Independently Owned Restaurants Fight to Stay Open During Pandemic

As COVID-19 stretches on, Dallas-Fort Worth restaurant owners are worried about surviving

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An estimated 25 to 30% of Texas restaurants won't survive the pandemic, and the independently owned ones are the most vulnerable among them, according to the Texas Restaurant Association.

“We currently still have 600,000 people on the sidelines that have not been able to go back to work, so it’s really a crisis,” said association President and CEO Emily Williams Knight.

Restaurateur John McBride already shuttered one restaurant because of COVID-19. 

“I had an American restaurant, which I closed down soon after all this craziness started,” he said.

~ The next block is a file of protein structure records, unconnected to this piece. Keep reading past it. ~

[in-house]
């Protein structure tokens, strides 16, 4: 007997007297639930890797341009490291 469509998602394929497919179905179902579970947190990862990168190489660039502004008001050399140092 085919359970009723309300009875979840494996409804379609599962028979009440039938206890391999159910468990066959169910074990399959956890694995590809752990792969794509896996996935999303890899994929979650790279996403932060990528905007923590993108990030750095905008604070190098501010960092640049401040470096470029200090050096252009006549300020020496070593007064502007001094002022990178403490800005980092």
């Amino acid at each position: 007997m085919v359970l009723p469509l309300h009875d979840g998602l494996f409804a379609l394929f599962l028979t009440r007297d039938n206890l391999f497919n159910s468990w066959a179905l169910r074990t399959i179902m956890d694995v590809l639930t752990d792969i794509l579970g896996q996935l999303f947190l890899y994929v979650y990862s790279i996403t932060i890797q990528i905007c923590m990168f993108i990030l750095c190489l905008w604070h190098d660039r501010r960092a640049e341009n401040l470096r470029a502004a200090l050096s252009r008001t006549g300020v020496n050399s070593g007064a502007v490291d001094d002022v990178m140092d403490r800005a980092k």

McBride thinks his other restaurant, El Vecino on North Buckner Boulevard in Dallas, has some advantages that are helping it stay afloat. 

“I think neighborhood restaurants have the best chance to succeed, especially those that do takeout," McBride said. "And I’m in the Mexican food business, and in Dallas, Texas, it’s the comfort food."

To continue to attract customers, Downtown Dallas Inc. is working with the city of Dallas to create more pop-up patios and outdoor spaces.

For some restaurants, it’s too late.

“Today, we probably have around 10 restaurants in downtown Dallas that have announced a permanent closure,” said Dustin Bullard, the senior vice president for Downtown Dallas Inc.

Restaurant owners are grateful for the support, and can only hope that brings people back.

“I think that’s the big question we all have — when will people feel safe enough to come out again?” McBride said.

Independent restaurateurs are eligible to apply for grants of up to $5,000 through the Texas Restaurant Relief Fund. 

Information on how to apply for financial relief is available on the Texas Restaurant Association's website.

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